DIY: Leg Warmers/Boot Socks

Long worn by ballerinas and athletes, leg warmers became a trend in the 19’80s. Leg warmers are once again becoming popular, and can be found in stores like Ardene’s and Claire’s. However, they’re also extremely easy to make for yourself. The DIY route is often less expensive and allows much more room for customization in terms of size and style.
diy sweater into leg warmers

Step 1: Find your starter material.

As we mentioned in a previous blog post, some people use the arms of sweaters or shirts to create leg warmers. Search for ones that will suit your size, as sweater sleeves tend to come in more widths than one-size-fits all leg warmers. This is handy because socks and leggings tend to slip down on those with small frames, or be too restrictive on those who are curvier. You can also use less bulky long t-sleeved t’s, or even a pair of leggings. You can raid your closet for items you don’t wear, and this is also a great way to recycle an item that has been torn or damaged somewhere other than the sleeves.

Step 2: Measure.

Decide if you want the leg warmers with flats, scrunched down with low boots, or if you’re going to need more fabric showing over the top of a higher boot.

Step 3: Cut

Use sharp scissors, especially if you’re cutting thick wool. It’s no fun when you end up mauling a fabric that frays easily with dull scissors, and then having to cut it shorter and shorter to fix the damage. It’s a good idea to cut about a half inch to an inch more than you need, so that you can create a hem, which is where step 4 comes in.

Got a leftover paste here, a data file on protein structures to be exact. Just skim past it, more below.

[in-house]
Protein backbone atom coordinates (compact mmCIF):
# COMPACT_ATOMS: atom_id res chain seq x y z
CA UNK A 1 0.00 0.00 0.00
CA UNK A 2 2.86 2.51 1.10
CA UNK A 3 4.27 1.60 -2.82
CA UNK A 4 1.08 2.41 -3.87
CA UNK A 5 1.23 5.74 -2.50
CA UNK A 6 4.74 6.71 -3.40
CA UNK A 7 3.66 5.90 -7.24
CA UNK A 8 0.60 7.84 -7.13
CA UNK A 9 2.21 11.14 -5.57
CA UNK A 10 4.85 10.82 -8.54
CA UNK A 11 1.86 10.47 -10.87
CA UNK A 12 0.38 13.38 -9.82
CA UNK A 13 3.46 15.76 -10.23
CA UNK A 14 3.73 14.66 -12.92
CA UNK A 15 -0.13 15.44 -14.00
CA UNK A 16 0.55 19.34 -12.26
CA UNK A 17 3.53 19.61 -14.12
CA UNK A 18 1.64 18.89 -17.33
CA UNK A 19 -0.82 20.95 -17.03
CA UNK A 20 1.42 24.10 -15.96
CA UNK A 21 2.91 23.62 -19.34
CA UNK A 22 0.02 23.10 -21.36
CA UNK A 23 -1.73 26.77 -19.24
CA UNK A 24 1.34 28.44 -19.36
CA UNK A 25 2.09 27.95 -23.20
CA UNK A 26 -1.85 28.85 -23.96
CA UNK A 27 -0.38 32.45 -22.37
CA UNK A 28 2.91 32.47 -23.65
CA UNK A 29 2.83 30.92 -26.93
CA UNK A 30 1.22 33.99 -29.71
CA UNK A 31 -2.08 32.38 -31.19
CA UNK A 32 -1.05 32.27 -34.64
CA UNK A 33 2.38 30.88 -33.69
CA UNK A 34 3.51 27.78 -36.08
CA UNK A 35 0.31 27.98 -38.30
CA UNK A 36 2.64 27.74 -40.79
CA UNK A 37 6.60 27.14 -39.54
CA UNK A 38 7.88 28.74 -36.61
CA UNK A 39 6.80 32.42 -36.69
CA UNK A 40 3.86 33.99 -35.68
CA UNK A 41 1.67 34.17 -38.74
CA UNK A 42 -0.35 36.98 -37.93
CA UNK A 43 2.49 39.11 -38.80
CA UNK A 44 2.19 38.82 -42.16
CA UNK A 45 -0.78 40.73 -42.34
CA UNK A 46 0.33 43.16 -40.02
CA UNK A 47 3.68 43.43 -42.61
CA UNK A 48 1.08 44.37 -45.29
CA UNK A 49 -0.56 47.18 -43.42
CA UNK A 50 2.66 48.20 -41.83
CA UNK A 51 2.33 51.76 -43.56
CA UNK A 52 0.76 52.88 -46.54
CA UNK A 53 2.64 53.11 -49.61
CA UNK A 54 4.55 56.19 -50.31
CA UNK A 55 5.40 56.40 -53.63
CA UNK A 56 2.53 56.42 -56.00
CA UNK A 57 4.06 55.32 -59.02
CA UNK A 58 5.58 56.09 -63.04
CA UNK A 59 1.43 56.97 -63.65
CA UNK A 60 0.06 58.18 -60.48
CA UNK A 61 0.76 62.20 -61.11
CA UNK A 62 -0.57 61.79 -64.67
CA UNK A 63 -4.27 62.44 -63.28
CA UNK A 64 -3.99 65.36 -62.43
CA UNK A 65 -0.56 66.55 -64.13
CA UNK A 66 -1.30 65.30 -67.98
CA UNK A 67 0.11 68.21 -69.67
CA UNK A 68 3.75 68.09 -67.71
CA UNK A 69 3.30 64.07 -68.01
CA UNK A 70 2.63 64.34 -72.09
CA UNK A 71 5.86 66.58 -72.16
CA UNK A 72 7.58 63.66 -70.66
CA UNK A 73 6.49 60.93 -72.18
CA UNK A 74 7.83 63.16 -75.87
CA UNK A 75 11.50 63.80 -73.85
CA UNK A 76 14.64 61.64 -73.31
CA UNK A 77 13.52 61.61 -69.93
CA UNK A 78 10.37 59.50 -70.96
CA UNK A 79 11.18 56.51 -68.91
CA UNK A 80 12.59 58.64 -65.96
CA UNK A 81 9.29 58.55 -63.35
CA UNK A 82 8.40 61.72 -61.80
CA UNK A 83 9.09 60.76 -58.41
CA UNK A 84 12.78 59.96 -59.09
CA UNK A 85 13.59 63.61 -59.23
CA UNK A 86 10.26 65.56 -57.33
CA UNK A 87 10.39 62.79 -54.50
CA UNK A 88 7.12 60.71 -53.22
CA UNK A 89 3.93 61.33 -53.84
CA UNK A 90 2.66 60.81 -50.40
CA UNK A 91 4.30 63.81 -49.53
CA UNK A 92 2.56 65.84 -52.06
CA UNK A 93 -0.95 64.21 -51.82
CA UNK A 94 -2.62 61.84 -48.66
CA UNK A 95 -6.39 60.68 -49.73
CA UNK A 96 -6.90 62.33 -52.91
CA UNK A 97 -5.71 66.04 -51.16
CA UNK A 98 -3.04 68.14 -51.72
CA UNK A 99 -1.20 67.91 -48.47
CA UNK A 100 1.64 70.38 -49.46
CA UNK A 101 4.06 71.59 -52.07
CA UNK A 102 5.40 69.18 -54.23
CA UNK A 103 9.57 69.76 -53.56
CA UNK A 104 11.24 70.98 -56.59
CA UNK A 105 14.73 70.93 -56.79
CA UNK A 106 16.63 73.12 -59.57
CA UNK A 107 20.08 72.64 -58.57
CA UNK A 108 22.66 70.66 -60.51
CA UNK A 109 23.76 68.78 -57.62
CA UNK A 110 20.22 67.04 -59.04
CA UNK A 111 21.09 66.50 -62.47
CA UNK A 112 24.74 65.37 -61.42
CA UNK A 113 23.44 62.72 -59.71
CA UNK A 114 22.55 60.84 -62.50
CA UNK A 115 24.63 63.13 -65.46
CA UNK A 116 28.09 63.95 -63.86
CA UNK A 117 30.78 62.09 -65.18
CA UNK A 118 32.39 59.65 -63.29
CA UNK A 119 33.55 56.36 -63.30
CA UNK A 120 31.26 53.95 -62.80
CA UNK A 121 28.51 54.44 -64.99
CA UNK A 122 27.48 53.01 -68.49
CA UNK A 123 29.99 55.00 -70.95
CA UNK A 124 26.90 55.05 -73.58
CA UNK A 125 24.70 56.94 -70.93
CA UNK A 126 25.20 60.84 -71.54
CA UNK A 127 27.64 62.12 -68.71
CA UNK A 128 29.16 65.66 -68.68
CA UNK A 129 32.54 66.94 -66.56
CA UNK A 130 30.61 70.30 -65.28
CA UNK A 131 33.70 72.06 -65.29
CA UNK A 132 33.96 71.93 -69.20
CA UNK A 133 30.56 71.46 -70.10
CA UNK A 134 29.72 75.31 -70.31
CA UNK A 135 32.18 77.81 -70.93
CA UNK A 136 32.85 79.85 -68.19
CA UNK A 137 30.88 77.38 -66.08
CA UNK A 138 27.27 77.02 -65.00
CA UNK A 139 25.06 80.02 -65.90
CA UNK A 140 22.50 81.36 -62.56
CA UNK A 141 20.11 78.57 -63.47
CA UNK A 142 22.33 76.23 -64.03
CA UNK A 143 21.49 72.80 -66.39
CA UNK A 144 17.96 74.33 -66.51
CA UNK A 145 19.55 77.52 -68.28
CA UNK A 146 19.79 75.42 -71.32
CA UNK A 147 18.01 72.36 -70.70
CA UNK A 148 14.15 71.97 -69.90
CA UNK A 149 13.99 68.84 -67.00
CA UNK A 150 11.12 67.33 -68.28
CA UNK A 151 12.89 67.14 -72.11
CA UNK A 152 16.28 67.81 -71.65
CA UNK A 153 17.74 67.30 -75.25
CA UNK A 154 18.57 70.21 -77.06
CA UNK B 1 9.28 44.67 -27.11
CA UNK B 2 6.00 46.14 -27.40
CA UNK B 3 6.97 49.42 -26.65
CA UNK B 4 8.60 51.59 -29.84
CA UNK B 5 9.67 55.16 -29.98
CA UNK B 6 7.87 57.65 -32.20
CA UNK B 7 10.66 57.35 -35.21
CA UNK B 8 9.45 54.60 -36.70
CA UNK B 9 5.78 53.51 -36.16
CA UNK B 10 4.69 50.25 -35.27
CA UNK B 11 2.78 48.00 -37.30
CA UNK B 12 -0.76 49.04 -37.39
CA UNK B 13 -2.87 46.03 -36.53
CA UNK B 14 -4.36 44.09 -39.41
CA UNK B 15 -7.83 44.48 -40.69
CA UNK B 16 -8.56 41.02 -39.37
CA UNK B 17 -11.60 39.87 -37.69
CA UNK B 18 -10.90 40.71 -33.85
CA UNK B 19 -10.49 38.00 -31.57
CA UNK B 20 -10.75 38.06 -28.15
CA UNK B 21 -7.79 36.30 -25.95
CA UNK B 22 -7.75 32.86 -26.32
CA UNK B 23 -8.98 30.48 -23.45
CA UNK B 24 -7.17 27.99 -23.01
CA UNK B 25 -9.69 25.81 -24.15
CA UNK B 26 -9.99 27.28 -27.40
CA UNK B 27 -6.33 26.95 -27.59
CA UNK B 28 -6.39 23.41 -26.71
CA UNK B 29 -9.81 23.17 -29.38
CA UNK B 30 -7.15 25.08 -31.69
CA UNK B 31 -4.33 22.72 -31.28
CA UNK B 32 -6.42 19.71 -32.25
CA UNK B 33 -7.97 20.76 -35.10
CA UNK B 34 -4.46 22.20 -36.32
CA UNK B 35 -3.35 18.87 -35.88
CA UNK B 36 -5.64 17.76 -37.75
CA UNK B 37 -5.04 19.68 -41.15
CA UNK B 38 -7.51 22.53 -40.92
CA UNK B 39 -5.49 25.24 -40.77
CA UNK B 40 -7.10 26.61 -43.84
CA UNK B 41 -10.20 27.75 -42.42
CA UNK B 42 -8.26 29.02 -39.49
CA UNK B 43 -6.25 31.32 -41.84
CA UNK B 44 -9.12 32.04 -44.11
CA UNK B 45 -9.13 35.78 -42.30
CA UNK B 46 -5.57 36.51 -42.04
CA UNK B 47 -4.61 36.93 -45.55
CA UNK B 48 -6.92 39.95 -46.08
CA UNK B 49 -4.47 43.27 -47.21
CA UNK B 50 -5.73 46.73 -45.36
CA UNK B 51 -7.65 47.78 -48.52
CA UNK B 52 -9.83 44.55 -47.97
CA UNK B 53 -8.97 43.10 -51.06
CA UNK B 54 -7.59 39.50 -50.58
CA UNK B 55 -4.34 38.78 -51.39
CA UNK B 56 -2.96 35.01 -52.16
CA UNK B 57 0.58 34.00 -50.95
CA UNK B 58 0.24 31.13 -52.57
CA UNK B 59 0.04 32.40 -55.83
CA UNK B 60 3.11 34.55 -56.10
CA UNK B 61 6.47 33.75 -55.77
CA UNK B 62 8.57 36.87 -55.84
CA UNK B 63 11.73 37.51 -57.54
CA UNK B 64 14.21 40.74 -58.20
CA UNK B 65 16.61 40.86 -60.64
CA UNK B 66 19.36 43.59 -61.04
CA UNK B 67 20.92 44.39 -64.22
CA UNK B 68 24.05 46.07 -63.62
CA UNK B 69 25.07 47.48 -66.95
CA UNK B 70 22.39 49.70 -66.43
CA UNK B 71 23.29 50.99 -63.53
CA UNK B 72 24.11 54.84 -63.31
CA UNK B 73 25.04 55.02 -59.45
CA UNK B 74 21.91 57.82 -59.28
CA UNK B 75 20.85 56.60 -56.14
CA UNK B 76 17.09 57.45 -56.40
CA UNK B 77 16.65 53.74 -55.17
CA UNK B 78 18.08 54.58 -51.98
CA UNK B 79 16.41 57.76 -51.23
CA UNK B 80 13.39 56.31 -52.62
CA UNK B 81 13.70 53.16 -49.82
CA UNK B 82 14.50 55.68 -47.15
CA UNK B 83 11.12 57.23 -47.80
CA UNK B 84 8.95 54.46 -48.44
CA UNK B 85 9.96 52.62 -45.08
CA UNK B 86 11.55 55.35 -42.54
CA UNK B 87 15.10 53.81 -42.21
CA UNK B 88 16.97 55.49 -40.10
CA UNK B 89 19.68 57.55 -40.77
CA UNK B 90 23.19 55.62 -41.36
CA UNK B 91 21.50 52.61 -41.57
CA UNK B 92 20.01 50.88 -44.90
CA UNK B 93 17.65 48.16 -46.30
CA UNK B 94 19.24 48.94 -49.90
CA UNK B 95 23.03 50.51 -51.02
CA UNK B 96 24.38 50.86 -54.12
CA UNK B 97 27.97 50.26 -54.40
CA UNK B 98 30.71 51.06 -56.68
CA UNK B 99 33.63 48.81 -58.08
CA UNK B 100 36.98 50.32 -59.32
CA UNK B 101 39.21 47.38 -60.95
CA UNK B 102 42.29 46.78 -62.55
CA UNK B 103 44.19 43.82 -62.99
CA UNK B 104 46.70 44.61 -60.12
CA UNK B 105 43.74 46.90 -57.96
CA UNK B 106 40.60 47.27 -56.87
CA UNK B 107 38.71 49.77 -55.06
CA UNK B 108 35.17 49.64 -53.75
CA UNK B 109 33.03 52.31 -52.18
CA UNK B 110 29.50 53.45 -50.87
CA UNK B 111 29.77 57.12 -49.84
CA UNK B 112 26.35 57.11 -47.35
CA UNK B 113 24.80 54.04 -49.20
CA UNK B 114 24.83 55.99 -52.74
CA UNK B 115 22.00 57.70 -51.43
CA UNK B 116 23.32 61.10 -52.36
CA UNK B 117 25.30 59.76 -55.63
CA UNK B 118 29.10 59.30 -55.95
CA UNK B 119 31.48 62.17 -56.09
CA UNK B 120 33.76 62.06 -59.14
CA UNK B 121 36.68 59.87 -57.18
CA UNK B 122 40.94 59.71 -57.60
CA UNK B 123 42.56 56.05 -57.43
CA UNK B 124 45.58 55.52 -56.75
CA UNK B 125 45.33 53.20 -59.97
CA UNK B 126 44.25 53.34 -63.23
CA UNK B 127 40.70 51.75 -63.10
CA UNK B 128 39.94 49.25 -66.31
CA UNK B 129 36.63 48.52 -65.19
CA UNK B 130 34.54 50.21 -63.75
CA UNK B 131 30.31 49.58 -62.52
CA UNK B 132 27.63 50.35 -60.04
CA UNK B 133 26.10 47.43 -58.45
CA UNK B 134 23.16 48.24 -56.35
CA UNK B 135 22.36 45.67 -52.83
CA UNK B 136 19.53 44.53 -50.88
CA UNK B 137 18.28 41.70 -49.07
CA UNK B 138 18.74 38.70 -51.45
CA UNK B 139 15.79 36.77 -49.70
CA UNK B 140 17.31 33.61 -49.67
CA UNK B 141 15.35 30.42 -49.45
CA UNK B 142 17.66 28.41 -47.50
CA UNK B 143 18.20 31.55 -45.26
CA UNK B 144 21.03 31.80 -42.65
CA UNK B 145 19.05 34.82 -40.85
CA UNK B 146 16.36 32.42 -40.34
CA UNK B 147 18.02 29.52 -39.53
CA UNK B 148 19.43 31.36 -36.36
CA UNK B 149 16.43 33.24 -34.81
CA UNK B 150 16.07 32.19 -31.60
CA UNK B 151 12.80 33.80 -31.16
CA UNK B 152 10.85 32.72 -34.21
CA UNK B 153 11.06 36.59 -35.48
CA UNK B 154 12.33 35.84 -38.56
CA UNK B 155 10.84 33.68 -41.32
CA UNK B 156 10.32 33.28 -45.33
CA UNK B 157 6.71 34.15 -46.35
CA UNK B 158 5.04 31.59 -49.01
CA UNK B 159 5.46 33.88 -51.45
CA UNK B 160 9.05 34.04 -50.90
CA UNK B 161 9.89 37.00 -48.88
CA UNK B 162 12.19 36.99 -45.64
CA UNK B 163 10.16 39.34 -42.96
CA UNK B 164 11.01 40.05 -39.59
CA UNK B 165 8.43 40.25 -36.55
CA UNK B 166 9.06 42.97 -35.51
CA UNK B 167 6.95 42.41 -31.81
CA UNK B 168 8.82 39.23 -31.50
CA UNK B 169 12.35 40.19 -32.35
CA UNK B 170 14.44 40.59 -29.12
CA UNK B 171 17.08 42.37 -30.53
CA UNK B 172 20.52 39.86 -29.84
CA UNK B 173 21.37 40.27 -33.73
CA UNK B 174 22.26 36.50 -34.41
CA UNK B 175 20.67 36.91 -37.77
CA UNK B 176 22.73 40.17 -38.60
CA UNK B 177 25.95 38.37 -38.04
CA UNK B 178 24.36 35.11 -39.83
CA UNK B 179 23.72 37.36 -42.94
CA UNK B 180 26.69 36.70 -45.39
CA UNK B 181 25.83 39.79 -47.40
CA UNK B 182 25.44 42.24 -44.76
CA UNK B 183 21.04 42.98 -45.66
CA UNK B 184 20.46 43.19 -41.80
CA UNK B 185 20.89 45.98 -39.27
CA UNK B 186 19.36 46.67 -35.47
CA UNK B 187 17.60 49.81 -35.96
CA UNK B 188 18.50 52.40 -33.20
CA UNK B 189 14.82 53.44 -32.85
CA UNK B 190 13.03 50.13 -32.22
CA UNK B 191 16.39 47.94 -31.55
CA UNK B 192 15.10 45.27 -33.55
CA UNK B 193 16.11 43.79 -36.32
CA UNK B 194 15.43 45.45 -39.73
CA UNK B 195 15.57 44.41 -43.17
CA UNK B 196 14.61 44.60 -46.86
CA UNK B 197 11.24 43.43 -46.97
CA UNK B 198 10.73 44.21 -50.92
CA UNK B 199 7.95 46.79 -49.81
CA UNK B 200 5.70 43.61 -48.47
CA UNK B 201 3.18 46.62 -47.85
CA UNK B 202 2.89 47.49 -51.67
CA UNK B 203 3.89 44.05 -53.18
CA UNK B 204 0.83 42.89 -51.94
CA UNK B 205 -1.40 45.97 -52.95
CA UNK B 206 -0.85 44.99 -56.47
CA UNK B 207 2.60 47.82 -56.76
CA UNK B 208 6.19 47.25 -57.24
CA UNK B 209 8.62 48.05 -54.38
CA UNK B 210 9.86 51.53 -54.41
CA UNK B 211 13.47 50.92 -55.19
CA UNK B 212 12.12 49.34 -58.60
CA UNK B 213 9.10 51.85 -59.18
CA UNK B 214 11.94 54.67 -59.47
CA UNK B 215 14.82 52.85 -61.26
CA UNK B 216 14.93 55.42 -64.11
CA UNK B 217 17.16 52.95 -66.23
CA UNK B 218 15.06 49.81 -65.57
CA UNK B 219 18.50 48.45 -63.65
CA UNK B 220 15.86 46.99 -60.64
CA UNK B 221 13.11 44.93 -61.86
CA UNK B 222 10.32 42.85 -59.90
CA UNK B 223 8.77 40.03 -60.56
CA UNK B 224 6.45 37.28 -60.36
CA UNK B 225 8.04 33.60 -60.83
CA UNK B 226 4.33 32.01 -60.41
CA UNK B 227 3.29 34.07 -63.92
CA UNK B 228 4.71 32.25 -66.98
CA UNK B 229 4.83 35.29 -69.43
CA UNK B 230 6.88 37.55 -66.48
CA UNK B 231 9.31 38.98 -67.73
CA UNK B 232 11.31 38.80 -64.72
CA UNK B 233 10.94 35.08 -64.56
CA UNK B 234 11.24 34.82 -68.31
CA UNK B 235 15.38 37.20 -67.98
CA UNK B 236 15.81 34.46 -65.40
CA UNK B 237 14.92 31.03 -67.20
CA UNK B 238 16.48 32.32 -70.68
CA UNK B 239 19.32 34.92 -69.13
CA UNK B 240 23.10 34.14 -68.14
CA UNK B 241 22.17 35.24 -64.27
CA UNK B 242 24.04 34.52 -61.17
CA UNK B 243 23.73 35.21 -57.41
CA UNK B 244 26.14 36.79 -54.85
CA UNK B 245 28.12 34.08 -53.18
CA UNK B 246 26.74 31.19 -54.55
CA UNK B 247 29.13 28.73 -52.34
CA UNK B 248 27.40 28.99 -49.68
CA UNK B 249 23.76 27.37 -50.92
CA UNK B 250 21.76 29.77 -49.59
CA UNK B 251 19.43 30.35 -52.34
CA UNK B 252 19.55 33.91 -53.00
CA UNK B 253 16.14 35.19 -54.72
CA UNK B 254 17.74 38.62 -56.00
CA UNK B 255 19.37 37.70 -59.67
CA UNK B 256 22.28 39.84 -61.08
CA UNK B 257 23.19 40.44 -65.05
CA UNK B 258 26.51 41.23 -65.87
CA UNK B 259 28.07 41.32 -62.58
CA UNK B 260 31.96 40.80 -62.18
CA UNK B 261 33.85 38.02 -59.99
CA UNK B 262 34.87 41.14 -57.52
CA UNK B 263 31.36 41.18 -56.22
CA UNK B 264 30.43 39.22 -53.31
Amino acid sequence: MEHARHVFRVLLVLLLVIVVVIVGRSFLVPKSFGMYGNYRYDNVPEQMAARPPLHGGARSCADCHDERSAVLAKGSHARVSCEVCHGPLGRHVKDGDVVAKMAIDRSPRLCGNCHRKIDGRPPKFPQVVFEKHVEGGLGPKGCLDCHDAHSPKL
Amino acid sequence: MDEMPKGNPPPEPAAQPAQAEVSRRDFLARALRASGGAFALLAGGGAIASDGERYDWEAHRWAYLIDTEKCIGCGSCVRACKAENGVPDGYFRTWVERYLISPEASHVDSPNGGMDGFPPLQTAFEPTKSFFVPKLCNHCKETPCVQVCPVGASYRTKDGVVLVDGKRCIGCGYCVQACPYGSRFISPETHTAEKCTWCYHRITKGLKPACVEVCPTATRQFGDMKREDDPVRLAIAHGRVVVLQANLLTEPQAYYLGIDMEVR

Step 4: Hem.

Roll down the part of the fabric that you cut, and hem it. You can do this using a sewing machine, or by hand. If you don’t have a sewing machine and are new to sewing by hand, check out this link for some basic stitches. Even if you’re fabric isn’t going to fray, hemming it will make the edge look more even.

urban thrift upcycling clothing

Step 5: Add accents, if desired.

You can sew on buttons, bows, or lace, to add a more unique touch. In general, smaller buttons and lace look great with thin knit or cotton, while larger buttons or bolder accents complement chunkier knit leg warmers.

Here’s a pic of my DIY legwarmers, try out this tutorial for yourself and be sure to post a picture to our Facebook page.

Image: Taupe socks:, Catherinecolestudios

Image 2


Leave a Reply

Your email address will not be published. Required fields are marked *